Rousseau: On the Importance of Private Property and Private Interests

Essay by schityalaUniversity, Bachelor'sA-, October 2004

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In a society based on private property, a conflict arises between private economic interests and the general interest of the society. For this to be minimized in favor of the general will, Rousseau advocated a return to simple society based on a primitive economy. In his critiques on civil society, Rousseau identifies the division of labor, private property and exchange as the central causes of moral and political corruption in that society. Interestingly, he considers private property and exchange to be inevitable, if economic cooperation is to take place (Birkhead 18) and hence to be the cornerstones of society and prerequisites for civilized living. This places him in the awkward position of criticizing the economic system based on private property and exchange while defending these institutions themselves. For Rousseau, the nature of man is important in understand natural rights and laws - talk further about the nature of man.

Rousseau asserts that there is a large gap between sensations and knowledge, something so significant that it would have required centuries to cross.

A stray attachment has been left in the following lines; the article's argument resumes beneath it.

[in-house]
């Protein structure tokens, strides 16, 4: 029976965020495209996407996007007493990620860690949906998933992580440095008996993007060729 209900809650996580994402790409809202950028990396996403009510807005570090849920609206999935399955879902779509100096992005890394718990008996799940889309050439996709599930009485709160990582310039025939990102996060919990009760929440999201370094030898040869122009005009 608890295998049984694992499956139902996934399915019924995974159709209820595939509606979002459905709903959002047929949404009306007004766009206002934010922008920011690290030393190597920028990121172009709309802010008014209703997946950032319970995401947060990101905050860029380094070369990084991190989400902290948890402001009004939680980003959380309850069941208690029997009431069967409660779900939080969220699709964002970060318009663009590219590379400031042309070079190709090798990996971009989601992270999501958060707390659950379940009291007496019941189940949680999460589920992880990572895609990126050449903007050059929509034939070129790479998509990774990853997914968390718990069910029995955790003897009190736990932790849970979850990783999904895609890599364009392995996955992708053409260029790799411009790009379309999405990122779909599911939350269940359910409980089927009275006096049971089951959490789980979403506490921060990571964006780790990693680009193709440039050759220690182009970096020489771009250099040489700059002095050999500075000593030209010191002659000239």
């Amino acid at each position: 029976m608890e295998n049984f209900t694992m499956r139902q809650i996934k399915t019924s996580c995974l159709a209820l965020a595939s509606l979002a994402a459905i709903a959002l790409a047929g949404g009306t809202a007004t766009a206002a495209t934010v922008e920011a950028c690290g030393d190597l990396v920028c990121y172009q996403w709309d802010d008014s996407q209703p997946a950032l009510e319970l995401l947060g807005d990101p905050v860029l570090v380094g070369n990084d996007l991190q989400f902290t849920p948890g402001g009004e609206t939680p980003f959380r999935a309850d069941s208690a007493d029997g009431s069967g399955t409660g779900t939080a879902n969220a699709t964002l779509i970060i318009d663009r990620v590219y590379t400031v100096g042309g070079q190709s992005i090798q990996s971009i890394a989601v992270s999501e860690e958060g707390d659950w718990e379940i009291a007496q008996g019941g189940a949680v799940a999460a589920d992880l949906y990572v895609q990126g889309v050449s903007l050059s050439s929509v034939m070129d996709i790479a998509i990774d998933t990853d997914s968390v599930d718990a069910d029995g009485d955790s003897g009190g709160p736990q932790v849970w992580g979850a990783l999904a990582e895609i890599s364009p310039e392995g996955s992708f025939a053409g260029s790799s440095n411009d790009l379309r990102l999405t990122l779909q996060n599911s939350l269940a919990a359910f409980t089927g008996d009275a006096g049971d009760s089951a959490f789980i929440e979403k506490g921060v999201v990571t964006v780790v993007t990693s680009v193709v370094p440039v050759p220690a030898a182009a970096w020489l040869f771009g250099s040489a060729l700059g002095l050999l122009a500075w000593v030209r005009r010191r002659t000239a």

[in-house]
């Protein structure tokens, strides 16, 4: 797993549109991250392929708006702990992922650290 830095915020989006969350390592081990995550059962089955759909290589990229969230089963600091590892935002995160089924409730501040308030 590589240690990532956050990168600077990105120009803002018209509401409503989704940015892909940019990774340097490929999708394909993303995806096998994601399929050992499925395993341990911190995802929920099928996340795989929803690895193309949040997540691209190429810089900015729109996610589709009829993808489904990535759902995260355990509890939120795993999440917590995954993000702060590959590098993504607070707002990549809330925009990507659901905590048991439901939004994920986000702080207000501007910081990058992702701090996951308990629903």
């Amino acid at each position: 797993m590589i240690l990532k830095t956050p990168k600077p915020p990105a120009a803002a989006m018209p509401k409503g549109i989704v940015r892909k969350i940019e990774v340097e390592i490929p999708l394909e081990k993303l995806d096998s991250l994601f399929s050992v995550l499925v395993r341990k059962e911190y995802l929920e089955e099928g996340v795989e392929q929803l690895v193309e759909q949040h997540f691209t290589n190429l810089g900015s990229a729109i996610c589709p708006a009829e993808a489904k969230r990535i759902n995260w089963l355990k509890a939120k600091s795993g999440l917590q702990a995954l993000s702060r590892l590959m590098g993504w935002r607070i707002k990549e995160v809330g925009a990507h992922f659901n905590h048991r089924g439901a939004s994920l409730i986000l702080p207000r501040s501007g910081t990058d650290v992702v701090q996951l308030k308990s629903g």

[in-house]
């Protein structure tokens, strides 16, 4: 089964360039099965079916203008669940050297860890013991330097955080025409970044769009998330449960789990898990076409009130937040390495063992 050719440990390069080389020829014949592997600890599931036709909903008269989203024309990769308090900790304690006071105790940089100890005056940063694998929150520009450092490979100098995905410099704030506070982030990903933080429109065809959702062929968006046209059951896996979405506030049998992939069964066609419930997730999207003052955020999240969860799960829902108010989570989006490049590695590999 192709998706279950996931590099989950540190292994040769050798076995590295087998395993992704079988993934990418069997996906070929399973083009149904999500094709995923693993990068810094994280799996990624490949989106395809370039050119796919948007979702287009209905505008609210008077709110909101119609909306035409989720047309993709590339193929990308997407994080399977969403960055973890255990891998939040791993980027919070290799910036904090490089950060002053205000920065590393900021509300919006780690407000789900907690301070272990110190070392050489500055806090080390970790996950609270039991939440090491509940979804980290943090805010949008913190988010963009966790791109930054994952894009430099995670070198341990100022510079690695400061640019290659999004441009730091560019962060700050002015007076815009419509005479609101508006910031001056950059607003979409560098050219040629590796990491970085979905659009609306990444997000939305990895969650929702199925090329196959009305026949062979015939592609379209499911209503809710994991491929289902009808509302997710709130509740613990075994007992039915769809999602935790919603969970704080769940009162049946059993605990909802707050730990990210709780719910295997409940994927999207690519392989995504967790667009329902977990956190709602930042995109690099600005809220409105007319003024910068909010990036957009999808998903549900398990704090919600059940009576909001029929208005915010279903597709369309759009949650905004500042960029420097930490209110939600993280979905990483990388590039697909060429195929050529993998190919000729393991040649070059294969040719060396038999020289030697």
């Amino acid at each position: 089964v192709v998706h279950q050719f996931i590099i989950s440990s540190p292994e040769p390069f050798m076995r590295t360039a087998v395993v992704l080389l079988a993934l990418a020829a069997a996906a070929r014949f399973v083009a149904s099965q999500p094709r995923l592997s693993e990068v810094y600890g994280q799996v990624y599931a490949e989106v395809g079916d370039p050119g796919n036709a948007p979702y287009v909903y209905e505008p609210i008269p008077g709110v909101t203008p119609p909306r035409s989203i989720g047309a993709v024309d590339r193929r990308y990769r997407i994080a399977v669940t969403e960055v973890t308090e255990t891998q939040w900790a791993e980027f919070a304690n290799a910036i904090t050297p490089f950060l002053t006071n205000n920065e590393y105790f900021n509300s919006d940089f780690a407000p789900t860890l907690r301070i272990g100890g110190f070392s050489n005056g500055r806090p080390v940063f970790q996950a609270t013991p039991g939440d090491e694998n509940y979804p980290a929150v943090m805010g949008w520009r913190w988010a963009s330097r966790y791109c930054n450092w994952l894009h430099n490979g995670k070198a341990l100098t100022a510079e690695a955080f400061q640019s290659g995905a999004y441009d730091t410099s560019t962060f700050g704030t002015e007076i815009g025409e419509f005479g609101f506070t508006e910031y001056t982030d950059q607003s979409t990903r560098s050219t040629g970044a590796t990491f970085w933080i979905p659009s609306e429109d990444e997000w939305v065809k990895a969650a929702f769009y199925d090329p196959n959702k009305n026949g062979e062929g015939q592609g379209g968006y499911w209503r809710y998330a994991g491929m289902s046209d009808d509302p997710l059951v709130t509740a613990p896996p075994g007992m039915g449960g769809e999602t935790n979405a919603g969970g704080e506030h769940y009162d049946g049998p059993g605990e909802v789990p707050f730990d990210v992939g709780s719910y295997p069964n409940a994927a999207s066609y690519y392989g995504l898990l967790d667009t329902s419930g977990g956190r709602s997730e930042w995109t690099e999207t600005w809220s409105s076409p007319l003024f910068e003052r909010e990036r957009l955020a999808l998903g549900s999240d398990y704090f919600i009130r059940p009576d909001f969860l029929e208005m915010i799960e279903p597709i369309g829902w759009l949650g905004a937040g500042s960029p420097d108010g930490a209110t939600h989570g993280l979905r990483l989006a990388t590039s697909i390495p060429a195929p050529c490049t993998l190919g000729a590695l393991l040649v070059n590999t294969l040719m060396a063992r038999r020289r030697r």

Tools and the concept of agriculture are two such examples. It would have been impossible for agriculture to develop without the notion of property or private possessions. Savage man was not thought to be intelligent, but rather simple with modest desires. If savage man was in fact intelligent, intelligence would be of no value without being able to communicate thoughts or ideas. As a result, if one steps back and looks at the great importance of language in society, it can be understood as to why it took so long to develop. The concept of laying claim to one's own property was one of the contributing factors that necessitated the introduction of language.

"The first person who, having enclosed a plot of land, took it into his head...